31 Days, 31 Books
The year 2009 saw lots of great books on Calvin and Calvinism come out. That year was the 500th anniversary of Calvin’s birth. Celebrations and conferences took place all over the world. Of course, one of the most noted conferences was in Geneva, Switzerland where Calvin scholars, theologians, and pastors gathered for a great time of praising God in commemorating Calvin’s work. The conference in Texarkana, Arkansas where I spoke along with Pastor Curtis Thomas, coauthor of The Five Points of Calvinism: Defined, Documented, and Defended, and Pastor Martin Rizley.
John Calvin: A Heart for Devotion, Doctrine, and Doxology was one of the fine books published that year. As can be seen in the picture above, the contributors were a virtual ‘Who’s Who’ among Reformed and Calvinistic thinkers and writers. Men who would disagree here and there on other issues, joined in contributing thoughtful essays on Calvin. Contributors included such men as Jay Adams, Joel Beeke, Jerry Bridges, Sinclair Ferguson, Robert Godfrey, D. G. Hart, Michael Horton, Steven Lawson, John MacArthur, and Philip Graham Ryken. I really enjoyed this book, and I could probably profit for another scan and read through it.
A book of a very different nature was John Calvin’s American Legacy, edited by Thomas J. Davis and published by Oxford University Press. This book consists of some very scholarly essays on the impact of Calvinism on American history and culture. Through the years, the intent of many has been to modify, deny, attack, or reinvent the legacy of Calvinism. This is not a book one reads in order to find confirmation of doctrine and practice, but it is still a useful resource. My friend Curtis Schrock did an extensive review of this book, which he calls a great read, on his blog, which can be read here.
Here is a cut and paste of the table of contents:
Introduction, by Thomas J. Davis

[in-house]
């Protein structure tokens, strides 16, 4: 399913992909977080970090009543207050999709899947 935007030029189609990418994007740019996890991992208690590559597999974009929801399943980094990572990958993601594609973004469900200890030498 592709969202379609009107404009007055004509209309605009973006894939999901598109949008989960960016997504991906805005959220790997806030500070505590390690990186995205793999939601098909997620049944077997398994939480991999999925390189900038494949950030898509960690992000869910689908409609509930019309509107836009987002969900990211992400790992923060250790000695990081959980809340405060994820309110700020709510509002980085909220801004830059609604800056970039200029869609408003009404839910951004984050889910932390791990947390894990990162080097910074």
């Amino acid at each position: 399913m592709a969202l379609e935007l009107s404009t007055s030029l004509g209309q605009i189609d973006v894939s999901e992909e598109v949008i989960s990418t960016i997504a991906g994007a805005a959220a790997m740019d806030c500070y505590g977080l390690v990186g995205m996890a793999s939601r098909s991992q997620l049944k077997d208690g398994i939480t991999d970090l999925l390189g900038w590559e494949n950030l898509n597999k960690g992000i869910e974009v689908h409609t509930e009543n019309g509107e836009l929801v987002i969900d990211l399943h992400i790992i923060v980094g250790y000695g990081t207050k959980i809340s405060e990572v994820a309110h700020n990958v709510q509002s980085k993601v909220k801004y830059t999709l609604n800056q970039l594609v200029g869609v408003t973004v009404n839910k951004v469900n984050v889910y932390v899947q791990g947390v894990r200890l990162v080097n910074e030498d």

Section I John Calvin, Calvinism, and American Society
Chapter 1 Calvin and the Social Order in Early America: Moral Ideals and Transatlantic Empire, by Mark Valeri
Chapter 2 Calvinism and American National Identity, by David Little
Chapter 3 Implausible: Calvinism and American Politics, by D. G. Hart
Section II John Calvin, Calvinism, and American Theology
Chapter 4 Practical Ecclesiology in John Calvin and Jonathan Edwards, by Amy Plantinga Pauw
Chapter 5 “Falling Away from the General Faith of the Reformation”? The Contest over Calvinism in Nineteenth-Century America, by Douglas A. Sweeney
Chapter 6 Calvin and Calvinism within Congregational and Unitarian Discourse in Nineteenth-Century America, by David D. Hall
Chapter 7 Whose Calvin, Which Calvinism? John Calvin and the Development of Twentieth-Century American Theology, by Stephen D. Crocco
Section III John Calvin, Calvinism, and American Letters
Chapter 8 “Strange Providence”: Indigenist Calvinism in the Writings of Mohegan Minister Samson Occom (1723-1792), by Denise T. Askin
Chapter 9 Geneva’s Crystalline Clarity: Harriet Beecher Stowe and Max Weber on Calvinism and the American Character, by Peter J. Thuesen
Chapter 10 “Jonathan Edwards, Calvin, Baxter & Co.”: Mark Twain and the Comedy of Calvinism, by Joe B. Fulton
Chapter 11 Cold Comforts: John Updike, Protestant Thought and the Semantics of Paradox, by Kyle A. Pasewark